The government was aware that inhaling even a small amount of asbestos could cause mesothelioma, an incurable cancer, more than a decade before Japan started to curb asbestos use in 1989, according to a 1978 report by a labor ministry expert panel obtained by Kyodo News.

It was also found that a female mesothelioma patient who was probably infected because she lived near an asbestos factory was reported in an academic conference in Japan in 1982 and in an academic publication the next year.

The findings suggest the government failed to take appropriate measures to protect workers and their families or residents near asbestos plants despite being well aware of the health risks.

The government finally announced a plan earlier this month to slap a blanket ban on asbestos use by 2008, after reports surfaced recently about hundreds of asbestos-linked deaths.

“It was already known among experts back then that even exposure for a short period of time and small amounts of asbestos can cause mesothelioma,” said Sugio Furuya, head of a national liaison on labor safety and health issues.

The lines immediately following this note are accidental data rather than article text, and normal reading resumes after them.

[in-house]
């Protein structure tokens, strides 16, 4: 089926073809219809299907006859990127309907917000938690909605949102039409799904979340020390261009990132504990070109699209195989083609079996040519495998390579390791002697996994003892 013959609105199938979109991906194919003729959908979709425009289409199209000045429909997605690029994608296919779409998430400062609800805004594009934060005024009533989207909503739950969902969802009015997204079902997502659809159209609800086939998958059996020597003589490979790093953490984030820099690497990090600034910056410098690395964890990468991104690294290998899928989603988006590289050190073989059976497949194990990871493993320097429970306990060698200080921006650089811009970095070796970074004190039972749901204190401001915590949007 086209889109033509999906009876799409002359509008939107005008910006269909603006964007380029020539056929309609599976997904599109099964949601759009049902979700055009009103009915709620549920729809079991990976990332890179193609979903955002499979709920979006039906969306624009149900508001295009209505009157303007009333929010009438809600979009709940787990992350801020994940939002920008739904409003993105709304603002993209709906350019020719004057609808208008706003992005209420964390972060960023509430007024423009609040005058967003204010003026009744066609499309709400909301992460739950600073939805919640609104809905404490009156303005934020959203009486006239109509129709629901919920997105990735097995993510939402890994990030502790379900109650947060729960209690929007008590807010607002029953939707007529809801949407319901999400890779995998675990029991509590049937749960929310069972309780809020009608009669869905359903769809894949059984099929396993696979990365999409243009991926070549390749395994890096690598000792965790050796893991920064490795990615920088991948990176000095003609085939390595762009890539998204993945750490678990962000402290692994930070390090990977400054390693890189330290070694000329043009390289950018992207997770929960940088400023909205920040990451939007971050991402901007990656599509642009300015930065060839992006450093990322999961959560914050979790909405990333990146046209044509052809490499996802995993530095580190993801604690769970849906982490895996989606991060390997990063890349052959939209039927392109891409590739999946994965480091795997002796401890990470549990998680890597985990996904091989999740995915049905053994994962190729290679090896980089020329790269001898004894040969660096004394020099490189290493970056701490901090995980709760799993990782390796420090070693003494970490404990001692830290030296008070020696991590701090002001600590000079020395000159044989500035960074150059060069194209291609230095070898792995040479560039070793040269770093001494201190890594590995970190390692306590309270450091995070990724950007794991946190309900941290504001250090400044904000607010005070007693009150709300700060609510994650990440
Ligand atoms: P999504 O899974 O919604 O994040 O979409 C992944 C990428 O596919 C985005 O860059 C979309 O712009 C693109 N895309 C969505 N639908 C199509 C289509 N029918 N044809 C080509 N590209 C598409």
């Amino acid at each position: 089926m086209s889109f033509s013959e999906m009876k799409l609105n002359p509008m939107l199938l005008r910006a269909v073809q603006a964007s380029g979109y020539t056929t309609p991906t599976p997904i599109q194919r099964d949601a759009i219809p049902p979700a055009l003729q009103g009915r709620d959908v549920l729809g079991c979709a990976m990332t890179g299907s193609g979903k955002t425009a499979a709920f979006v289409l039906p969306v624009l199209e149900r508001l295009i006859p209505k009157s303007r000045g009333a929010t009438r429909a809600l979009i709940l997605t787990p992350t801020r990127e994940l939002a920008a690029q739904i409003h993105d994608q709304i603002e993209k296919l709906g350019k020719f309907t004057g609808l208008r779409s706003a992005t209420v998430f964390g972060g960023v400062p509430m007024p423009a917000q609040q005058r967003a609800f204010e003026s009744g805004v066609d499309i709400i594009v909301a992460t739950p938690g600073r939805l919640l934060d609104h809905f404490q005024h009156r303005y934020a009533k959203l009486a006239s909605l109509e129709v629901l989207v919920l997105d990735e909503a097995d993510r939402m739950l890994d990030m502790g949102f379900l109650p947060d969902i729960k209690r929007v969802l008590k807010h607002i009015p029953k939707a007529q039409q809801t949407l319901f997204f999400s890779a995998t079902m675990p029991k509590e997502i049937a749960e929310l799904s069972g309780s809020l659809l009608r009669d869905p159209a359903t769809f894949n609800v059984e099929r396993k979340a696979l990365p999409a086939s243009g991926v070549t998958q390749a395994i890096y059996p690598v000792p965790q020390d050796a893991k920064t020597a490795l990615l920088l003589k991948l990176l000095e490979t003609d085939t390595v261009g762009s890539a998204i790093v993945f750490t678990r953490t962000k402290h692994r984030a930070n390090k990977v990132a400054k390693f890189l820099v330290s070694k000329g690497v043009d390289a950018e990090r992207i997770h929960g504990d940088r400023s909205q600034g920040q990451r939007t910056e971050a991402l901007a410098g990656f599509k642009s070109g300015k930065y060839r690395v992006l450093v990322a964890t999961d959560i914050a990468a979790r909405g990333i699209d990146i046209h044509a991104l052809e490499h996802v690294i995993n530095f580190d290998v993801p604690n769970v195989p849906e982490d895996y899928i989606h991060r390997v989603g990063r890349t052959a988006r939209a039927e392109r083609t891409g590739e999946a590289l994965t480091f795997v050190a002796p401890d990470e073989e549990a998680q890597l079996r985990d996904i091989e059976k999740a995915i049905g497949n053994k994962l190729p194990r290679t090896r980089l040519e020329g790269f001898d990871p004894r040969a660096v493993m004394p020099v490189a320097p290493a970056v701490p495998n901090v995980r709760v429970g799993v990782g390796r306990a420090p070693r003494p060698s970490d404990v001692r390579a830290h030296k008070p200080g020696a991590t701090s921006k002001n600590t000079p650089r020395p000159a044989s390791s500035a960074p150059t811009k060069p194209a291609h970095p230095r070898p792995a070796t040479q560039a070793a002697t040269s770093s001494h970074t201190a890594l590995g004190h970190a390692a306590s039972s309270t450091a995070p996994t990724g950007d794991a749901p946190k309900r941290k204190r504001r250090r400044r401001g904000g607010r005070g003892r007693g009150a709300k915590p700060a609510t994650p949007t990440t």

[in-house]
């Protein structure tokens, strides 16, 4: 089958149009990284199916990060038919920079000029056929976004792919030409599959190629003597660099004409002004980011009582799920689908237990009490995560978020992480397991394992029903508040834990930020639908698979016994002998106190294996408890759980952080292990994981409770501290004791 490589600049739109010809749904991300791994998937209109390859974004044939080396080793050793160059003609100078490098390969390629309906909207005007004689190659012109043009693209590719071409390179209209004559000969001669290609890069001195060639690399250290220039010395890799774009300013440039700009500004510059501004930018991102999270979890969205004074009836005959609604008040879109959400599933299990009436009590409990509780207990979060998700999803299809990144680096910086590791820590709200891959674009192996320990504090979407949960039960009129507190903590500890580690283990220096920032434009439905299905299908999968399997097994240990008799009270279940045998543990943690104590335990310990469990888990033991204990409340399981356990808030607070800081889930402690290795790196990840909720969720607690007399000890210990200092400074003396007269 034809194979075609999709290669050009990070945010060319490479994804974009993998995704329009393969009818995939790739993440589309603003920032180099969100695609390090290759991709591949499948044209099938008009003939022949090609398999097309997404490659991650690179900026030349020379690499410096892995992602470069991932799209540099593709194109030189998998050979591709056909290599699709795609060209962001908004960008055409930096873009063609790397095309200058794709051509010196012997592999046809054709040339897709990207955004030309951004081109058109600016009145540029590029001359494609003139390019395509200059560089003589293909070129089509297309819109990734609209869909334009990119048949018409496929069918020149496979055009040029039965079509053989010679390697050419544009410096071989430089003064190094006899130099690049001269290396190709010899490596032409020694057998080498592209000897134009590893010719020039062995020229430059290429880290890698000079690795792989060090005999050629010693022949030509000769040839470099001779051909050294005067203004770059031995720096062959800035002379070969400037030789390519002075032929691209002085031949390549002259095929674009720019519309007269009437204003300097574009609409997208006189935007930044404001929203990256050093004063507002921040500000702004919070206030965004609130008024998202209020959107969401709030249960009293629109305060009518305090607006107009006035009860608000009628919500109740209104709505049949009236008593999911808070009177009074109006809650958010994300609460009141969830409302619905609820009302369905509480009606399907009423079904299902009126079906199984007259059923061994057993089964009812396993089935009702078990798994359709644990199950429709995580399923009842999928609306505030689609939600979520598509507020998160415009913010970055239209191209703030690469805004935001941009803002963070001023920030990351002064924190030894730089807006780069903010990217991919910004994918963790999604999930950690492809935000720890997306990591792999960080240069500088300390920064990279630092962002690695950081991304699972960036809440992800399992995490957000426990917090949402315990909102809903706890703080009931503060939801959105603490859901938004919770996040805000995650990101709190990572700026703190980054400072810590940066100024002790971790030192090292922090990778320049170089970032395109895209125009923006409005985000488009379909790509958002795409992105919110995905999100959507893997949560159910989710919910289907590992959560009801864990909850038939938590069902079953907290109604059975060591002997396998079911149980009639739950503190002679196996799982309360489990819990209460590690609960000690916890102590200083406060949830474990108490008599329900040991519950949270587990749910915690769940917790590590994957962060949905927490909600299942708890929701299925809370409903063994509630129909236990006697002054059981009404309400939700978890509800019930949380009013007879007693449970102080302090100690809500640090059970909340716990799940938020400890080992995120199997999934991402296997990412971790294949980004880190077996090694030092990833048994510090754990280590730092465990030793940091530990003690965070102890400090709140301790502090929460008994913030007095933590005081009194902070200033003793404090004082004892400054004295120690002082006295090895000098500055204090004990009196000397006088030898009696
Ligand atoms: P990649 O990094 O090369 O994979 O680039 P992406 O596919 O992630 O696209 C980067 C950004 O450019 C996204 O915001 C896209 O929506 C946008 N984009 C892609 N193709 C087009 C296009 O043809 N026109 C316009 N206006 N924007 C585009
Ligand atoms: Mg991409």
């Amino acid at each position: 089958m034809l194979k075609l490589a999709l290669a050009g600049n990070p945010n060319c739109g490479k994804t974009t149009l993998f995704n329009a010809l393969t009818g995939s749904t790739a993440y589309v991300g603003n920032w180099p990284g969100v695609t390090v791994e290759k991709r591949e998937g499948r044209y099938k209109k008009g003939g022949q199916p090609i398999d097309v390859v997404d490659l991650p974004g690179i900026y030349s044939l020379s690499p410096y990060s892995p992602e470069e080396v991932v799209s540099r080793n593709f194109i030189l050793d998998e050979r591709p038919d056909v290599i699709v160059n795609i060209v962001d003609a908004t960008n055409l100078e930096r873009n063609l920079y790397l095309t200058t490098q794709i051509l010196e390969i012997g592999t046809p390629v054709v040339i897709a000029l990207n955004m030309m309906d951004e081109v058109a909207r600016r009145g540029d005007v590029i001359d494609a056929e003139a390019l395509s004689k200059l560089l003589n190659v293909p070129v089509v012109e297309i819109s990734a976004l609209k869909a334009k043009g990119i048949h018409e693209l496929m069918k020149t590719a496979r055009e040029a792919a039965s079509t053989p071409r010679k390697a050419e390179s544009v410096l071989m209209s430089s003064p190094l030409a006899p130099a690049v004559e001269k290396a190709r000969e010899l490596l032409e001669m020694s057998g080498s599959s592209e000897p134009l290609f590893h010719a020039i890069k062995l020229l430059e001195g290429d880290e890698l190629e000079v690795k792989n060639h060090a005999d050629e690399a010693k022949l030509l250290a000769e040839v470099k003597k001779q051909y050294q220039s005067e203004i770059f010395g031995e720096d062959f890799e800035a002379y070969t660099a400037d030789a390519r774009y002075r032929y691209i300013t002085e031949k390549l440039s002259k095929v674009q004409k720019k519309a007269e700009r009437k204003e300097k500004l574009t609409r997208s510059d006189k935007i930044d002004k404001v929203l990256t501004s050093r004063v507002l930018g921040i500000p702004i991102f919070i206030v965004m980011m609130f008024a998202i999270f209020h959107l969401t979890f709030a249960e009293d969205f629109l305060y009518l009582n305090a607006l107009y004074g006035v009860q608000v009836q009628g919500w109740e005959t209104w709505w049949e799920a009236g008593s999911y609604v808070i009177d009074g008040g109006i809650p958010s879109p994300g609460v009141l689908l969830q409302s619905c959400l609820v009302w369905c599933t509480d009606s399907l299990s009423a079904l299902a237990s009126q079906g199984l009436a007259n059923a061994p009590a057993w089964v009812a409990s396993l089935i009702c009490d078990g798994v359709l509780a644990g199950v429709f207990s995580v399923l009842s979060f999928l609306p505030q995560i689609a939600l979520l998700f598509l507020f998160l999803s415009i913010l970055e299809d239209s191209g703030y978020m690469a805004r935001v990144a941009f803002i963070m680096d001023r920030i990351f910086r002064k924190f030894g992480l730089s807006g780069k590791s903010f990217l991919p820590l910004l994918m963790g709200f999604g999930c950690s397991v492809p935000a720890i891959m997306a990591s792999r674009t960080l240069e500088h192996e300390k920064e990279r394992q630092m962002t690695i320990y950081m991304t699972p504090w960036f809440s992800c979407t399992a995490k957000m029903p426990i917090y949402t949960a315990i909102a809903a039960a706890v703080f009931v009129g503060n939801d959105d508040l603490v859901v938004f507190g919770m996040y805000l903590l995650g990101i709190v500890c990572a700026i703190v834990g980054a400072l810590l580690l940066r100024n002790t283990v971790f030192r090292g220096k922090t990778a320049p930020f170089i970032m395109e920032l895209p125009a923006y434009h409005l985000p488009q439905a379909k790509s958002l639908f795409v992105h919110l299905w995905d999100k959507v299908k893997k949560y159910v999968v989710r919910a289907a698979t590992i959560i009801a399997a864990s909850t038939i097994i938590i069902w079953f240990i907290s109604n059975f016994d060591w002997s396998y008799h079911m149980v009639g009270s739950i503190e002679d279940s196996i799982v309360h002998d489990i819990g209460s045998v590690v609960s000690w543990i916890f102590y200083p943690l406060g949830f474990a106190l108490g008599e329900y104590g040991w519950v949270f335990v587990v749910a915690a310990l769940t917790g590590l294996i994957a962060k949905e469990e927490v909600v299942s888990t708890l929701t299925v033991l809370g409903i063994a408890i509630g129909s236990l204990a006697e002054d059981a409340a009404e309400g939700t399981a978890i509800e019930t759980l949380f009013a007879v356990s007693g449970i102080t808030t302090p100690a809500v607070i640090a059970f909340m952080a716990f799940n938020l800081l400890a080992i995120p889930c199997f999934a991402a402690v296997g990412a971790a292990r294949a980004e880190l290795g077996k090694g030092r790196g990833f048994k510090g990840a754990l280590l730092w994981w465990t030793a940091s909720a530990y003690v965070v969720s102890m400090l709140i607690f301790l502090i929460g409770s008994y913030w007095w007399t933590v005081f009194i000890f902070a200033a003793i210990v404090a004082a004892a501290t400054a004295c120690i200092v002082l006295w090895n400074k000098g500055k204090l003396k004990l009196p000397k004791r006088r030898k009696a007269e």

“The government’s failure to take measures for nearby residents and workers’ families despite knowing the health hazards was a result of the turf-minded bureaucracy in the labor, health and environment ministries,” Furuya said.

The report was compiled by the old Labor Ministry, now the Health, Labor and Welfare Ministry, in September 1978.

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